The following Corporate Crime guidance note provides comprehensive and up to date legal information covering:
The Financial Services and Markets Act 2000 (FSMA 2000) provides the Financial Conduct Authority (FCA) with a wide variety of possible actions against firms, which are summarised in this Practice Note. These include both disciplinary sanctions (such as financial penalties, public censure and suspension of (or restrictions on) permissions) and certain other enforcement tools (such as OIVoPs and private warnings).
Under FSMA 2000, s 55J, the FCA may, on its own initiative, vary or cancel a firm's permission. This power is known as its 'own initiative variation power' and can be used by either the FCA's supervisory function or its enforcement function.
The FCA may exercise this power in relation to an authorised firm if it appears to the FCA that:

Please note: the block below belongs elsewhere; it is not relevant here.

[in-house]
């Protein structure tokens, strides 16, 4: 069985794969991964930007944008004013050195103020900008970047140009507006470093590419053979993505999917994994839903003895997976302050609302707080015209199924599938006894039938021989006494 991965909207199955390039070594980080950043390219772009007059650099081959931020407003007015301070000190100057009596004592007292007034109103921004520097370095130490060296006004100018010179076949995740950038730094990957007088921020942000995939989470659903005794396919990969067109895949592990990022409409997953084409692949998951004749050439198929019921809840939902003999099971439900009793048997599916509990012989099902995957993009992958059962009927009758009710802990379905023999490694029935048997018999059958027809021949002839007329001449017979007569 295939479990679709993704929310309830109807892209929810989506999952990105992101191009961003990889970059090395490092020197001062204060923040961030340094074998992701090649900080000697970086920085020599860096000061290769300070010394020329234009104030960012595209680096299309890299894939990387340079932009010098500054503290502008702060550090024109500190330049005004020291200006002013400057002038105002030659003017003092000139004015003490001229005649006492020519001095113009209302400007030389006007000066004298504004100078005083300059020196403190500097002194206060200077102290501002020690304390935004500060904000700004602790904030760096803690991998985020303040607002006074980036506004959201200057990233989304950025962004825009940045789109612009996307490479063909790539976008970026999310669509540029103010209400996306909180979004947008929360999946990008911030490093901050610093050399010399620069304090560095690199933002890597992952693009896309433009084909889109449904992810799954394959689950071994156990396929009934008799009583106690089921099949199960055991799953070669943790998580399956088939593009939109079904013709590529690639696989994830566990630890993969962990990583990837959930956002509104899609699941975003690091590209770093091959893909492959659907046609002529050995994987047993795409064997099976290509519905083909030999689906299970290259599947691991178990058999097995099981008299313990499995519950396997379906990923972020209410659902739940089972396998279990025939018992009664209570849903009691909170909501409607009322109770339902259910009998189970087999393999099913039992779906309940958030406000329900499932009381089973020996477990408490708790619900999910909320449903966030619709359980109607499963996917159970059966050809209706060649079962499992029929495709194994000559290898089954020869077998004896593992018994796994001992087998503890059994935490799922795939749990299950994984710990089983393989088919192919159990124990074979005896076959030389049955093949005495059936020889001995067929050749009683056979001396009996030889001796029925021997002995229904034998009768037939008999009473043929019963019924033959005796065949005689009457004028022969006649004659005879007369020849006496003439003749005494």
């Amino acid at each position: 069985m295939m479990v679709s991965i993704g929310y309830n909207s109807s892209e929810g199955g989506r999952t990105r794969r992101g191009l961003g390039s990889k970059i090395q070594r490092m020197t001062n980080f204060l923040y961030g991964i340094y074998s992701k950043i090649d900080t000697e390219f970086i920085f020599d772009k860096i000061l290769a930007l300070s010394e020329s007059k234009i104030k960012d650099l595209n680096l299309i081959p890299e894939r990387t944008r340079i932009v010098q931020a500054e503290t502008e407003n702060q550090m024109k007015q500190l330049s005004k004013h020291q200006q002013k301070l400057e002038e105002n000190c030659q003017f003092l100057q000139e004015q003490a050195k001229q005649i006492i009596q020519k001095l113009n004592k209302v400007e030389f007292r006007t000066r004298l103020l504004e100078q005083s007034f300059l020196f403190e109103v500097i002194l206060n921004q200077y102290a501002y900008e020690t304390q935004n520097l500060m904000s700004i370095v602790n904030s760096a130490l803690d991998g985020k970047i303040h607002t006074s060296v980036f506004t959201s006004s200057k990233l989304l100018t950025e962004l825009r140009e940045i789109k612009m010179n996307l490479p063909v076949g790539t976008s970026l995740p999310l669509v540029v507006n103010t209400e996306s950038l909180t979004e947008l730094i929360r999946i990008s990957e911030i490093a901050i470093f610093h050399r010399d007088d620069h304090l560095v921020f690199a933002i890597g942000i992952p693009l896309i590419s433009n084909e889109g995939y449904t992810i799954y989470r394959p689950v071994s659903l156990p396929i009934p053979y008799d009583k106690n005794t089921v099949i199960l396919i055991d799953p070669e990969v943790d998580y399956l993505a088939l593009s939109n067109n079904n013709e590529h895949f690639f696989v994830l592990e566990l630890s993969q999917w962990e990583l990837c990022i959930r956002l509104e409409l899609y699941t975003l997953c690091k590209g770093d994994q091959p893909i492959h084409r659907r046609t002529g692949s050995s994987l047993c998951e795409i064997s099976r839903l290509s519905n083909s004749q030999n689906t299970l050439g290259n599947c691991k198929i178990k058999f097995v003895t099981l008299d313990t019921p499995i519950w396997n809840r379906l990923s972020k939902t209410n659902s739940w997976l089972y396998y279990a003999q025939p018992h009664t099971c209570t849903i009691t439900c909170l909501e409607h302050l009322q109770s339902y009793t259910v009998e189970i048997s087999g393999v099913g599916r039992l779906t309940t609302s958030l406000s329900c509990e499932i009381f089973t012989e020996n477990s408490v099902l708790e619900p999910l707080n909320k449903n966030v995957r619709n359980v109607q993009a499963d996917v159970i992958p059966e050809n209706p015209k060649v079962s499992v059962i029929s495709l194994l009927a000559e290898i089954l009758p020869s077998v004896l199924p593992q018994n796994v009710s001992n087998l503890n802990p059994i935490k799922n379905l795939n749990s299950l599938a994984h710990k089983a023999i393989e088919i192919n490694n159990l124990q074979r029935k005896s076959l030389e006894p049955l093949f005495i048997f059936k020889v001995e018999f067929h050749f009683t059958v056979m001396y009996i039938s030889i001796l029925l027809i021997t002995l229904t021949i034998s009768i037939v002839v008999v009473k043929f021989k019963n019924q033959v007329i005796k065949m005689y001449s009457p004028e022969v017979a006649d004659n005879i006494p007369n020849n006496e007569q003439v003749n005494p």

the firm is failing, or is likely to fail, to satisfy the Threshold Conditions (COND in the FCA Handbook)
it has failed, during a period of at least 12 months, to carry on a regulated activity to which its permission relates
it is desirable to exercise the power in order to advance one or more of the FCA's operational objectives, or
the firm has failed to comply with a requirement in Part 5 of the Alternative Investment Fund Managers Regulations 2013 (SI 2013/1773), or it is for some other reason desirable to exercise
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